"It's difficult; the world is not made for people with disabilities. The world was made for those of us without," added Rumelt.
Keeping that fact in mind, the curriculum at the Carman Rd. School differs greatly from that of a mainstream school. Aside from the usual reading and writing that is not within every students capabilities, teachers are called on to teach things that the rest of society takes for granted such as brushing their hair or riding the train.
"For us, it's not about passing a Regents exam," said Rumelt. "It's about being more independent and when you see youngsters make the change to being independent, productive members of society, that's what it's about."
One room of the school is dedicated to helping students to navigate their way around a home. It's called the apartment room and students may learn anything from how to tidy up to how to decide what to do around the house on a day off. Students are also taught how to cook simple recipes in the school's home economics room equipped with all the conveniences of an ordinary kitchen.
Students between the ages of 15 and 21 spend at least part of their school day out in the community learning the ins and outs of integrating into society. Students who are able to take public transportation are taught how to navigate their way to where they want to go. Learning to use money, reading "Don't Walk" signs and knowing the difference between turning left and right are details teachers have to focus on in order to prepare students for post-graduate life.
Carman Rd. students are also no strangers to computer technology. As in many schools, the computer lab is one of the most popular attractions around. The lab is also equipped with computer accessories geared to making them more user friendly for those who can't manipulate a mouse or a keyboard.
Despite the challenges, Rumelt said she has no problem holding on to teachers. "I don't lose teachers, they want to be here," she said. "You need to want to be in a place like this." And according to Rumelt, the rewards of working with special-needs students are great.
"It's the most exciting thing in the world to see a child understand what you are saying and to see a child who has not been able to verbalize or have any mode of expression yet suddenly have a communication device and be able to communicate their needs and their wants. That's what it's about," she said.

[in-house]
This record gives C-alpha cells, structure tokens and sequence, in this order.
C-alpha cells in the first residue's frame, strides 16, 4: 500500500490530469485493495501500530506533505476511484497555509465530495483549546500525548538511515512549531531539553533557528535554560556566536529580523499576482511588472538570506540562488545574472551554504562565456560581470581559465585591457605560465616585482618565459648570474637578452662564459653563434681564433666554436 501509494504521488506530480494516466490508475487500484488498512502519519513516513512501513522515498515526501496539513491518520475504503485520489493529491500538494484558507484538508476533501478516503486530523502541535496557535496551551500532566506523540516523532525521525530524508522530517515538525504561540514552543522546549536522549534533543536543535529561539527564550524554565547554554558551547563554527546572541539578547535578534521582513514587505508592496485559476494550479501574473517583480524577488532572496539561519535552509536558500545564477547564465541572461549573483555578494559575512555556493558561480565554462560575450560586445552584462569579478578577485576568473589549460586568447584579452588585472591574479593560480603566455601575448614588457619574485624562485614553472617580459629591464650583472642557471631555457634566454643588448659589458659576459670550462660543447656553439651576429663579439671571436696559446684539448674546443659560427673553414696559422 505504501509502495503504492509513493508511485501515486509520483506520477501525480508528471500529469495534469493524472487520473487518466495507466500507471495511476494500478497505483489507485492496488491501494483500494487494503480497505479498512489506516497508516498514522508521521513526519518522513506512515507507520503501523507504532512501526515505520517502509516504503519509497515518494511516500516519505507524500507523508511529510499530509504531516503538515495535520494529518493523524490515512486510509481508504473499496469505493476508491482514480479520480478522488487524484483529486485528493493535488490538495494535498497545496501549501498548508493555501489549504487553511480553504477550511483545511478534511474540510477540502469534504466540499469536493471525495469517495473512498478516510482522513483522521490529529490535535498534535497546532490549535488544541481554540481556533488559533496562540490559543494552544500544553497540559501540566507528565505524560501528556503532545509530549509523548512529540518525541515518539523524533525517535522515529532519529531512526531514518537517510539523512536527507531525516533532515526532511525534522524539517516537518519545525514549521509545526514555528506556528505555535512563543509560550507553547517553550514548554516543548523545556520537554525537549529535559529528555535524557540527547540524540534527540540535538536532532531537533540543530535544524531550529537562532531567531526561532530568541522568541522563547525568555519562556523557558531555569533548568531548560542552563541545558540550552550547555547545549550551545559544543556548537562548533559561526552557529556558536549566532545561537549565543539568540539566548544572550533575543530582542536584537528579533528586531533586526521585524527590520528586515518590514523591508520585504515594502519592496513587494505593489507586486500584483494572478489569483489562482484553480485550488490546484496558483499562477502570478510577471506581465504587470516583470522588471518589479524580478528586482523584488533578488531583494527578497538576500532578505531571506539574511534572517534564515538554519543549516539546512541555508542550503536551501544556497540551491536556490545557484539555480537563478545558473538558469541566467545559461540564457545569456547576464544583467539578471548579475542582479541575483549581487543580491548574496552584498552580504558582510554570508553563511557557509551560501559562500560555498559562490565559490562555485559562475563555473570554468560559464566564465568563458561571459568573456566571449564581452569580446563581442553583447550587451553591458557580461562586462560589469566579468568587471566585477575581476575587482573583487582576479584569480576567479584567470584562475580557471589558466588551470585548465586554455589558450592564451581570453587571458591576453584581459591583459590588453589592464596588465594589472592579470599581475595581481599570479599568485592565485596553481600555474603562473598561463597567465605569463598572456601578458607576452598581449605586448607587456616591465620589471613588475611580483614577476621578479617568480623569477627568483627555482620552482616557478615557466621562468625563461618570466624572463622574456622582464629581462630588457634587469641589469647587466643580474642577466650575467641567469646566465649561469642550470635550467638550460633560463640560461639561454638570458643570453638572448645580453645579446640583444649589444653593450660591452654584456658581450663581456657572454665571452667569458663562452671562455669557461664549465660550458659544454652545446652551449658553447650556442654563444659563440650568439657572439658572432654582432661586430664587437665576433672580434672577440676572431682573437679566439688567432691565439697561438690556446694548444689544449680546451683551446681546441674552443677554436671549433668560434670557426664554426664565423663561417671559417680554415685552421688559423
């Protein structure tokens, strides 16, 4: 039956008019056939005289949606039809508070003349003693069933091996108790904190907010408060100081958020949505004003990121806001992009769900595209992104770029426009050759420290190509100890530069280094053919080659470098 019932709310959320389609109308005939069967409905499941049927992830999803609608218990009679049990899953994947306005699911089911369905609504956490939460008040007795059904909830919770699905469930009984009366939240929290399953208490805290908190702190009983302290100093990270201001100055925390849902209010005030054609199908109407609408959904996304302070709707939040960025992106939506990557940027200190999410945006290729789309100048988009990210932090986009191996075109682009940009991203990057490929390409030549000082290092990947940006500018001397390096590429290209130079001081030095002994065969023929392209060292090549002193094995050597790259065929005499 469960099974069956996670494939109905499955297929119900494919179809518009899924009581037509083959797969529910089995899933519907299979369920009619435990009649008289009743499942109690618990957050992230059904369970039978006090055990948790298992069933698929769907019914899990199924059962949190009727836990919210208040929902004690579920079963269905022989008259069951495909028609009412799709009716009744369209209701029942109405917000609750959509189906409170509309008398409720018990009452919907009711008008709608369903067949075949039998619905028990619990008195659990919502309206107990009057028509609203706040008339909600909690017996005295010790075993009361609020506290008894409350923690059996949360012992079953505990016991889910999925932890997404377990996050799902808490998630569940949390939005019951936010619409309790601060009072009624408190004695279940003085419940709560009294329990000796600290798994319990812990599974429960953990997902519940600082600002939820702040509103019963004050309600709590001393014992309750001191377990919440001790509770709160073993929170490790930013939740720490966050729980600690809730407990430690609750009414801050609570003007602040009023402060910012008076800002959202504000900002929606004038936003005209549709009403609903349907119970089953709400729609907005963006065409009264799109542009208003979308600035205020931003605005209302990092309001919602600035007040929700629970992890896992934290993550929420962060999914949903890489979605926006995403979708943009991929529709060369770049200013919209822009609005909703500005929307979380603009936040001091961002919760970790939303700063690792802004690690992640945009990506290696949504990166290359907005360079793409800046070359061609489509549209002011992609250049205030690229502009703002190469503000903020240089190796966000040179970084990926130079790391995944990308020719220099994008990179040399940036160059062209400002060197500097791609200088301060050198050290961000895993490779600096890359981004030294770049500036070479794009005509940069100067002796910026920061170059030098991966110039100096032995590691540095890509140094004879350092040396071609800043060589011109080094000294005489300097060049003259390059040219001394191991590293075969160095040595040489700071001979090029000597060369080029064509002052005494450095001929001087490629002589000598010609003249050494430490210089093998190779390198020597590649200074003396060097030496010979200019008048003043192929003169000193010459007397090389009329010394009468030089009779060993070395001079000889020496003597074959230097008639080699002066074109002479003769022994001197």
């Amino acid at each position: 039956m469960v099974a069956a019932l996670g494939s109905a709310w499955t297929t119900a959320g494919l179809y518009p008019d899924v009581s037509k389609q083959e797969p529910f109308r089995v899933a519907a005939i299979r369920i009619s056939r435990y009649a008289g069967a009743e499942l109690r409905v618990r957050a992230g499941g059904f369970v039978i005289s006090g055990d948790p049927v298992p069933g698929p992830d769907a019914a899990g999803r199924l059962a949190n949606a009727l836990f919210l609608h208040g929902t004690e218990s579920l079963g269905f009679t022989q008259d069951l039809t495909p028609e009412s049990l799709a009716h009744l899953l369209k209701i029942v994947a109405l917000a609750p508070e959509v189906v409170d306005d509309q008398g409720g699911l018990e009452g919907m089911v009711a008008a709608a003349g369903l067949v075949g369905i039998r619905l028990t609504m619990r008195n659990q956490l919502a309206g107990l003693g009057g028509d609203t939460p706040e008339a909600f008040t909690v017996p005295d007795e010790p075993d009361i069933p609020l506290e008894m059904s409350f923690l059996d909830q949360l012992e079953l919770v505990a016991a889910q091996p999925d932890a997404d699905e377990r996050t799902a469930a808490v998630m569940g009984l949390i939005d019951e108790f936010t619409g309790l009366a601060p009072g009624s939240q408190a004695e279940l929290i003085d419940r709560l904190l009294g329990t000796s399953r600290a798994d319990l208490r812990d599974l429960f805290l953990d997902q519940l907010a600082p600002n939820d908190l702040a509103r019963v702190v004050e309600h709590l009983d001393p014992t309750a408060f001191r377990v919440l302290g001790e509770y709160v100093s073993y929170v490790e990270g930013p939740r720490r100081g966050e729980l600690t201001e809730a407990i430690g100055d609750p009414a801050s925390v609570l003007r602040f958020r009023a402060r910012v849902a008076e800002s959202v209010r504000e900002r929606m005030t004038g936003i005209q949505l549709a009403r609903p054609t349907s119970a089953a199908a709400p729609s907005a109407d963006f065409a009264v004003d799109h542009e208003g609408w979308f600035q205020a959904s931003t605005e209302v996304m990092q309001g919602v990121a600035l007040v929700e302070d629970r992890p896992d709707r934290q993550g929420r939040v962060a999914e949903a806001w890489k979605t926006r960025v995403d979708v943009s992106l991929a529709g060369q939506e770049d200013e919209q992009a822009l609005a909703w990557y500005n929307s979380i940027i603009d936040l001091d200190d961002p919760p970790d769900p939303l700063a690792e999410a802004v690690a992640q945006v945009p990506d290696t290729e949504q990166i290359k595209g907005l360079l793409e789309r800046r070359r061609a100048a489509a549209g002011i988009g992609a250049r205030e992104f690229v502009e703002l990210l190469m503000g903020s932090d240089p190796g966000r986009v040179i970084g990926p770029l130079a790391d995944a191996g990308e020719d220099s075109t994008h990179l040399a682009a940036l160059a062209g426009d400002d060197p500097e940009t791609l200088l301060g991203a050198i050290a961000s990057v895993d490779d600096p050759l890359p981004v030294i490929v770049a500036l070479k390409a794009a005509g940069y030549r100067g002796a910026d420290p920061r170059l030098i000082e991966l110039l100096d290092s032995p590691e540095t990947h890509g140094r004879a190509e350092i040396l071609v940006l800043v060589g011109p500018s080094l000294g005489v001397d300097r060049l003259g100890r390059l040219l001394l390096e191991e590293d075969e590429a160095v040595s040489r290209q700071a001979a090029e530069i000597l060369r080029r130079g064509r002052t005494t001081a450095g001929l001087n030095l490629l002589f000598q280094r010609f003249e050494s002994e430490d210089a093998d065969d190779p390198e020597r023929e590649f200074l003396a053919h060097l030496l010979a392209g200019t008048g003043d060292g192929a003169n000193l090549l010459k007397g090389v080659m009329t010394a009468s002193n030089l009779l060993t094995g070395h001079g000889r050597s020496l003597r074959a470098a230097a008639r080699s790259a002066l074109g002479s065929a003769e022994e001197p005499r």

Another lesson Rumelt has gotten out of working with the disabled is being able to put life's troubles into perspective.
"We all have to remember 10 percent of the population is disabled and the other 90 percent is waiting for it to happen," she said. "When we approach life like that, number one you gain an empathy for those who are in the current 10 percent and you also gain an understanding of how fragile life can be but how wonderful life can be."
The Nassau BOCES Carman Road School for the Physically Disabled will be holding its annual Wheel-A-Thon and Craft Fair on Oct. 24 from 9 a.m. to 4 p.m. at the school on Carman Road and Pittsburg Ave. in Massapequa.
Participants, disabled or not, are invited to use their personal wheels of choice, for this PTA sponsored event. Rollerblades, wheelchairs, skateboards or strollers are all acceptable means of getting around the school building as many times as possible in order to raise money for the PTA which supports the school's instructional, cultural and enrichment programs. Others who don't want to join the Wheel-a-thon may just want to stop by to browse the crafts fair or try their luck with raffles.
The Carman Road School, the only public school for the disabled in Nassau County, has an enrollment of 200 children with a wide range of physical and cognitive disabilities from age 3 to 21.
For more information or to register call Ann Meyer at 608-6200.